Healthcare News & Insights

Feds approve one state’s plan to promote value-based hospital care

Changes to one state’s successful healthcare cost-cutting initiative that promote value-based care have officially gotten approval from the feds. In addition, the new system is being looked at as the future payment model for the nation’s hospitals.

Maryland is the only state in the country that’s set strict hospital price controls, which have helped slow rising healthcare costs. According to a news release from the Maryland Hospital Association, the state’s current pricing system has saved the Medicare program close to $45 billion over the past four decades. (Note: News release courtesy of Businessweek.)

To enhance this system, the state submitted a proposal to the Centers for Medicare & Medicaid Services (CMS) to further limit spending on hospital care. Several federal agencies reviewed the proposal before CMS gave the program its blessing.

Per the news release, the system has been updated to include more of a value-based aspect. Now, the state’s hospitals will be paid for meeting CMS-approved quality measures.

As long as Maryland holds up its end of the bargain, which is to keep healthcare spending low relative to the state’s rate of economic growth for the next five years, Medicare will continue to reimburse hospitals at the rates the state has set for patients rather than using the standard fee structure, said the news release.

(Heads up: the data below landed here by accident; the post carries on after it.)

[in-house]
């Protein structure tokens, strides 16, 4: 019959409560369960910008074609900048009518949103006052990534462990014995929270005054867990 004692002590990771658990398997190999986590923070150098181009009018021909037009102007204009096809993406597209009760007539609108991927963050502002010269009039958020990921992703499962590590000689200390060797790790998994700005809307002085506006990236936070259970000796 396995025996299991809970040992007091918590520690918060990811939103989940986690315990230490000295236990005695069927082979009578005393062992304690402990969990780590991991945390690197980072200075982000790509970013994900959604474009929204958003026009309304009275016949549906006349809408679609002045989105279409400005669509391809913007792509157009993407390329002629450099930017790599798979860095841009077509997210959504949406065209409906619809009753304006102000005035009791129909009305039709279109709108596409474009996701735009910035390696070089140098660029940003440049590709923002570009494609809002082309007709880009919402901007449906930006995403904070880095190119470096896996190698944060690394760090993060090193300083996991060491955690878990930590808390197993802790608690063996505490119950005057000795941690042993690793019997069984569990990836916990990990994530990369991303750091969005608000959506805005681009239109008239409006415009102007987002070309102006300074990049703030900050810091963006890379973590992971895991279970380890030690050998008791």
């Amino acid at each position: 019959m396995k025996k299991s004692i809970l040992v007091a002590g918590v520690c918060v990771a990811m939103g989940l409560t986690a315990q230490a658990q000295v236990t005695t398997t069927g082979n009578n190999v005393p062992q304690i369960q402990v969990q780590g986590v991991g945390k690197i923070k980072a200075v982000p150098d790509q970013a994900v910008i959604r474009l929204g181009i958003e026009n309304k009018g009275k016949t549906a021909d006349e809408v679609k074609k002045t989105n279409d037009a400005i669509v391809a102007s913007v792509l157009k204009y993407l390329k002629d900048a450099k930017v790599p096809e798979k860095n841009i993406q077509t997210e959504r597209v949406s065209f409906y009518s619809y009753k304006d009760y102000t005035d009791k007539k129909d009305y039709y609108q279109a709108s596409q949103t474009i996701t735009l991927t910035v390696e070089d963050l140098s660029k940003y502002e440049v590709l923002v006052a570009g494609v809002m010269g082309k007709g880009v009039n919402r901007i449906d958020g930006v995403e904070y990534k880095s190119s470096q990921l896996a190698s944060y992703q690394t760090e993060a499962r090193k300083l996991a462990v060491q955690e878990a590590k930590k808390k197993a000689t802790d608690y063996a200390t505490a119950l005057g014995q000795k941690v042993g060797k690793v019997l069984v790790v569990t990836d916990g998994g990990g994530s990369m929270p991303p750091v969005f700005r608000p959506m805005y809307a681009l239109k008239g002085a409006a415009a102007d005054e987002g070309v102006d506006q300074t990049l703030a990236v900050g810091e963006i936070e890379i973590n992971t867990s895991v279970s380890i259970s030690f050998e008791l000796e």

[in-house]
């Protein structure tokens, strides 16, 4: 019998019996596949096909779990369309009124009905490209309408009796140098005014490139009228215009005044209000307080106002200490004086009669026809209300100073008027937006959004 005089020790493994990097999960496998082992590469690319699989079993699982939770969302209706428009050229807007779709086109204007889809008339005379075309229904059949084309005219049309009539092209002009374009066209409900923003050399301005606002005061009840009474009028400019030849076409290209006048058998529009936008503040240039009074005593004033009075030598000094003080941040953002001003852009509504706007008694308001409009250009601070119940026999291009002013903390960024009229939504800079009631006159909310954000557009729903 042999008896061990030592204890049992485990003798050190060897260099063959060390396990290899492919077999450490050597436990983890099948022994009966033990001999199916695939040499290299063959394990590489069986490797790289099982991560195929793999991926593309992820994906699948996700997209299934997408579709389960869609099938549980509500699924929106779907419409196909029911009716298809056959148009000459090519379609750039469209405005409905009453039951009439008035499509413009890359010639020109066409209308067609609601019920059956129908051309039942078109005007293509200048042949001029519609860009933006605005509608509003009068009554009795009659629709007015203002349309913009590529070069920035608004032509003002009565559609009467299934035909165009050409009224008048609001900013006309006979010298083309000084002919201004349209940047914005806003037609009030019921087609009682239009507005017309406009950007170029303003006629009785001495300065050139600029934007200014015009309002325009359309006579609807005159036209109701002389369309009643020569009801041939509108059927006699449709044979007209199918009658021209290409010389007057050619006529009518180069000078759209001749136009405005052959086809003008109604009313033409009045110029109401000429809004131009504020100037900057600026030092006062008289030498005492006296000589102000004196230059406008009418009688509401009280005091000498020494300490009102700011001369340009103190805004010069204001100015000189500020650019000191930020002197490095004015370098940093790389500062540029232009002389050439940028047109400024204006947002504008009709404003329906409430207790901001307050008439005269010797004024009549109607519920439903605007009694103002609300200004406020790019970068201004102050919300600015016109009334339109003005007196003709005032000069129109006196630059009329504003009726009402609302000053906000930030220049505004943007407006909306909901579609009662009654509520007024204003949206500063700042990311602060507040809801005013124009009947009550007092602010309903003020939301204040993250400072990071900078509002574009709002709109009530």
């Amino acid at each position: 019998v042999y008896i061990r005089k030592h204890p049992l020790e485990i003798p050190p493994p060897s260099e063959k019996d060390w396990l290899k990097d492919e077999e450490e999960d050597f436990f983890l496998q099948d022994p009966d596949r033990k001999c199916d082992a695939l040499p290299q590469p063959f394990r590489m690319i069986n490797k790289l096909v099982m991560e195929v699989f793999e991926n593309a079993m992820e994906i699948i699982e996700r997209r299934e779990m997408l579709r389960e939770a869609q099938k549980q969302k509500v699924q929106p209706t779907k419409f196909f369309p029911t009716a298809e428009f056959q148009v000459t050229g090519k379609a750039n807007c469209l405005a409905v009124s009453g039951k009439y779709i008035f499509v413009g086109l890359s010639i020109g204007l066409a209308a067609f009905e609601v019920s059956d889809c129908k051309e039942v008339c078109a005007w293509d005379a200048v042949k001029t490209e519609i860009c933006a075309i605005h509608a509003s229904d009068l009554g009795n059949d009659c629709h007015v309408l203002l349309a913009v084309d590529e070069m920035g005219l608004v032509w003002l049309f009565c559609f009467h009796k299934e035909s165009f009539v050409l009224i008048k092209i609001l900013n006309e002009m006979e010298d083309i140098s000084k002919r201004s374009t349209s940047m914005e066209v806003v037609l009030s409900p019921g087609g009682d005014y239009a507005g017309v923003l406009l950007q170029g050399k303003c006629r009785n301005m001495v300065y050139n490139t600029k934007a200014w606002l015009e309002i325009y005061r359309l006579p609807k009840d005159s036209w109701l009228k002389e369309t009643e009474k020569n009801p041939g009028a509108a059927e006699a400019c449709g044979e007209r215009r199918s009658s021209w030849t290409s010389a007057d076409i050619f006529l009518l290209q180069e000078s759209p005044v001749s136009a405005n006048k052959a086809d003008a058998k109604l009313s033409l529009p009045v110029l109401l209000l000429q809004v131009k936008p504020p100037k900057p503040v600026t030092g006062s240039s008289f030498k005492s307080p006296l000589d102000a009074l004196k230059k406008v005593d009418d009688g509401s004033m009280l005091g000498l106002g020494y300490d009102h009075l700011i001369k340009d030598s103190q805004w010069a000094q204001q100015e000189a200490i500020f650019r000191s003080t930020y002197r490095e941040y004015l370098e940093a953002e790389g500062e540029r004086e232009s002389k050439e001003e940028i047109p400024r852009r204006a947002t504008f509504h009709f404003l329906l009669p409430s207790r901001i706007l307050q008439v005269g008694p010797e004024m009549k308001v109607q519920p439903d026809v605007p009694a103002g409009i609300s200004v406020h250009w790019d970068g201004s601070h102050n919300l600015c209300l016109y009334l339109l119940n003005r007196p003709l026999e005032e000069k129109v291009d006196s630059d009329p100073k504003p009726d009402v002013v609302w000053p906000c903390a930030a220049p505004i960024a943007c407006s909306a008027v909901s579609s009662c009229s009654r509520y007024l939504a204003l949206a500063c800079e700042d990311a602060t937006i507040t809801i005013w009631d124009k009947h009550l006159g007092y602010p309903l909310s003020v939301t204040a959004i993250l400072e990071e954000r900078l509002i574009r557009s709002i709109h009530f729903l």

Focus on quality

The program also is designed to improve care coordination and the overall health of patients throughout the state. The news release said that “groups of hospitals, doctors and others [will] come together to ensure that patients, especially the chronically ill, get the right care at the right time and in the right setting.”

An article in Kaiser Health News details some more specific goals of the program, including sharply cutting hospital-acquired infections and decreasing 30-day readmission rates. The state also must come up with a general plan to limit the cost of all its Medicare expenditures going forward.

Because the new initiative is more closely tied to value, the pricing structure for Maryland hospitals won’t be influenced by the standard fee-for-service model.

While initiatives like this have taken place on a small scale with a handful of insurance carriers and hospitals, this is the first instance where an entire state’s hospital system is participating in a quality-based payment program. So the system’s success will be closely monitored as a sort of pilot program for value-based care in hospitals.

Depending on the results of this statewide value-based initiative, it could be a game-changer going forward.  What do you think of this revolutionary new program? Let us know in the comments.

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